Jacob Roland lived in difficult times. He was born 19 June 1659 in Oberentfelden, Aargau, Switzerland, the son of Ulrich Roland and Verena Meyer. War and economic hardship had taken its toll. The Thirty Years’ War had ended just a decade earlier in 1648, but life was still quite difficult with Germans and Swiss families moving to new areas to try for a better life.
Jacob moved twice, once from Oberentfelden to Miesau, a distance of about 220 miles, which was quite a move in the 1600s, and then back again to Switzerland. In 1721, in his old age, he applied to the Berne Council (local authorities had to give permission for families to move about) to move back to the Palatinate. His request was denied, much to the pleasure of the elderly women and children who wanted to remain in Switzerland. [Note: This anecdote was found in Beiträge zur Aargauergeschichte, volume 16 (2009).]
Jacob married Catharina Brechbuhl, c1688, who was from Lauperswil, a bit over 40 miles away from Oberentfelden in the canton of Bern. How they met isn’t evident given the distances between the villages. However, Jacob and Catharina must have lived in or near Lauperswil when they left the Palatinate area and returned to Switzerland because it was the Bern Council that denied Jacob’s request to migrate once again.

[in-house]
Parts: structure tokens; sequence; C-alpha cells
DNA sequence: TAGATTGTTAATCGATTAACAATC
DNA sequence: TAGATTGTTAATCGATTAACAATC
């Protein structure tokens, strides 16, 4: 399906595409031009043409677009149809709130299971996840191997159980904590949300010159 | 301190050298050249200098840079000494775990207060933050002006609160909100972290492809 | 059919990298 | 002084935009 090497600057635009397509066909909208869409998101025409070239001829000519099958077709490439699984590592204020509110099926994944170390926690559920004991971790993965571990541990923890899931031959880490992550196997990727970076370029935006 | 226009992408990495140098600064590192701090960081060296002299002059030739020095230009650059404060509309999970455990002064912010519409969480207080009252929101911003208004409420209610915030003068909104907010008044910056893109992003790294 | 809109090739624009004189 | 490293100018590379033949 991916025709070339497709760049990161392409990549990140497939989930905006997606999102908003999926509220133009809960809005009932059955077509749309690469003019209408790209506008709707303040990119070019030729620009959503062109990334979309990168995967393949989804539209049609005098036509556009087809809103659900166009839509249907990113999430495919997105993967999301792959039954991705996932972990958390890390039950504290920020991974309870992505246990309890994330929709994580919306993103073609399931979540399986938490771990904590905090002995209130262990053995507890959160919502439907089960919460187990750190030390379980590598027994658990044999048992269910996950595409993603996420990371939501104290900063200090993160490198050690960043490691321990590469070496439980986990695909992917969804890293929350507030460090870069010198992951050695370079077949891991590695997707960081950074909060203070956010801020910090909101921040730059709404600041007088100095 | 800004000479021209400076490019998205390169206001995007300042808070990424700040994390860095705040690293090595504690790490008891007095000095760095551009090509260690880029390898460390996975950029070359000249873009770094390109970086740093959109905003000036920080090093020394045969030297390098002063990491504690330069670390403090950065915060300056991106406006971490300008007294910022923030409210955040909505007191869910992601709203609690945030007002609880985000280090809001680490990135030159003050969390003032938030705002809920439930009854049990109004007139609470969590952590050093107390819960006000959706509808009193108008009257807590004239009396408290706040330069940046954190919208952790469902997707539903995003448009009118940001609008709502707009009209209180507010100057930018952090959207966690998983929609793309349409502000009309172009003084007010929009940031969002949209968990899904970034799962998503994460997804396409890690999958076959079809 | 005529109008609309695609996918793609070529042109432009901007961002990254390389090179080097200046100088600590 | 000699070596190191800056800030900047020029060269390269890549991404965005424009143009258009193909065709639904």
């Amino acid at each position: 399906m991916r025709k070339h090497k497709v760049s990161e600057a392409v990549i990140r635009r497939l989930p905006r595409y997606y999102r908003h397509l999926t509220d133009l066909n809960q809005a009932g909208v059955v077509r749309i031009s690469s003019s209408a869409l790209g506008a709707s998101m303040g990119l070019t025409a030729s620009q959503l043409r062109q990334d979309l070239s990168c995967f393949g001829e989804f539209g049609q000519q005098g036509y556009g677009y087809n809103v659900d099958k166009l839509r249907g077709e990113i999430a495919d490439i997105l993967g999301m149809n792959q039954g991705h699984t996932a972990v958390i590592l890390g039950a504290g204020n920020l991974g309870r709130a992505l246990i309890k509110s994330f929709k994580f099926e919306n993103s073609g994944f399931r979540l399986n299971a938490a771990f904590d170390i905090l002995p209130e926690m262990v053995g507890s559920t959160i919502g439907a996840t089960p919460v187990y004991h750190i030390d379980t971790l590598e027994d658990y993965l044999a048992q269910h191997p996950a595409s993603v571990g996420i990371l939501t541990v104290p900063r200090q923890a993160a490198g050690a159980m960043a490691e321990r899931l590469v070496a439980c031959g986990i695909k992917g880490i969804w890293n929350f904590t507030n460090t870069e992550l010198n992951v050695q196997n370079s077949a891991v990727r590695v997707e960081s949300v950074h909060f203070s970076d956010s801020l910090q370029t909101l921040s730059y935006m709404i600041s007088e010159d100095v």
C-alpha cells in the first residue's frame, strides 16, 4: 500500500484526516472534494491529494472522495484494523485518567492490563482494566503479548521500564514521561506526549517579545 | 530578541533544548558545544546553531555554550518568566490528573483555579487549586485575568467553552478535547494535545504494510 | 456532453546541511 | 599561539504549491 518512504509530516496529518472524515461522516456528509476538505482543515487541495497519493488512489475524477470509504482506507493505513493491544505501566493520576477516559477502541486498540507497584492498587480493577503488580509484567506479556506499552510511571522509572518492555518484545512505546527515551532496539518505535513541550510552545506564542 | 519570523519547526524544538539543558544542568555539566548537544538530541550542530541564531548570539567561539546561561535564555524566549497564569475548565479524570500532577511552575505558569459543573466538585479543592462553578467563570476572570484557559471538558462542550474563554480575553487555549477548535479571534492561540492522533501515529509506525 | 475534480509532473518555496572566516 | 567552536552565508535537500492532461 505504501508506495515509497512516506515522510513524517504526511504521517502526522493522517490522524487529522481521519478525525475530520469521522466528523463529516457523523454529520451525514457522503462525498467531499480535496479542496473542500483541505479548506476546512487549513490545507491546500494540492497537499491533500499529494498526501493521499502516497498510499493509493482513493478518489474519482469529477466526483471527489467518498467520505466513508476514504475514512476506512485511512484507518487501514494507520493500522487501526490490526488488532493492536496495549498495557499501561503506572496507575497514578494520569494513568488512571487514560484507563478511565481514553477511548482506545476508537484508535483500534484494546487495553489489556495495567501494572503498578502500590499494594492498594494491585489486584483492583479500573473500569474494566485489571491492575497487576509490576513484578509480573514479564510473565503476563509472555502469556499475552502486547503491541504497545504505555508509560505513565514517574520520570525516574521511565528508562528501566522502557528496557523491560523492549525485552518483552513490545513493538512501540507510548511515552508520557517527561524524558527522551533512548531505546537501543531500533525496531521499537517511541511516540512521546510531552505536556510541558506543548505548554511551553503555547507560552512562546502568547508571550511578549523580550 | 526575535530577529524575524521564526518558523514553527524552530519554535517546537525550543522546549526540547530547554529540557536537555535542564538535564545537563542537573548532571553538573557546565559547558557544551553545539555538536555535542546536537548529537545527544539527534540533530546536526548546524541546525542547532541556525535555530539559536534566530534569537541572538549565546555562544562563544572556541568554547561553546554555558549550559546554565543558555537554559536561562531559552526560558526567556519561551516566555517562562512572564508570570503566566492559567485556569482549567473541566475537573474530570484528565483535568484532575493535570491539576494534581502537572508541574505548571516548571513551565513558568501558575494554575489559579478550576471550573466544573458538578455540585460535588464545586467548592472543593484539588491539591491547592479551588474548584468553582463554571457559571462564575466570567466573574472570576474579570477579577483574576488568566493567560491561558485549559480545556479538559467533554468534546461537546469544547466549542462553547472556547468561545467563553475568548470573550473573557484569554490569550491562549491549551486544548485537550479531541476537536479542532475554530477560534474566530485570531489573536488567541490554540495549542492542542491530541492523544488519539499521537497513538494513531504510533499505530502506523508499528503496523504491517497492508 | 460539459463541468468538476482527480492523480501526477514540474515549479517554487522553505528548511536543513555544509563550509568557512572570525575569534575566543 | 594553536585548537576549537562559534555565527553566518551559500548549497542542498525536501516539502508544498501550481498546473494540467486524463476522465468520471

Not much else is known about Jacob and Catharina’s lives.
Children, all born in Oberentfelden:
1. Hans Rudolf, born 23 June 1689
2. Hans Jacob, born 7 August 1692
3. Hans Melchior, born 28 February 1689; died 1 March 1749; married Anna Maria Lang
4. Johannes, born 1 August 1696
The Beiträge zur Aargauergeschichte says there were also three other children, but birth/baptismal records can’t be found for them. I am not sure how anyone knows then that there were other children. Perhaps there is a Swiss probate file for Jacob or Catharina?
2 thoughts on “Jacob Roland & Catharina Brechbuhl of Oberentfelden, Aargau, Switzerland”
How cool to find this family from the 17th century…is the book you reference a published genealogy? History of the area? What a discovery!!
Imagine how people today would react if they had to ask their city or county’s permission to move to another state!!
The book title translates to “Contributions to Aargau History.” I found it online. Permission to move was apparently very common in many European countries. I know Scandinavians were also supposed to ask permission from the church minister to move out and had to register in the moving in records in the new parish.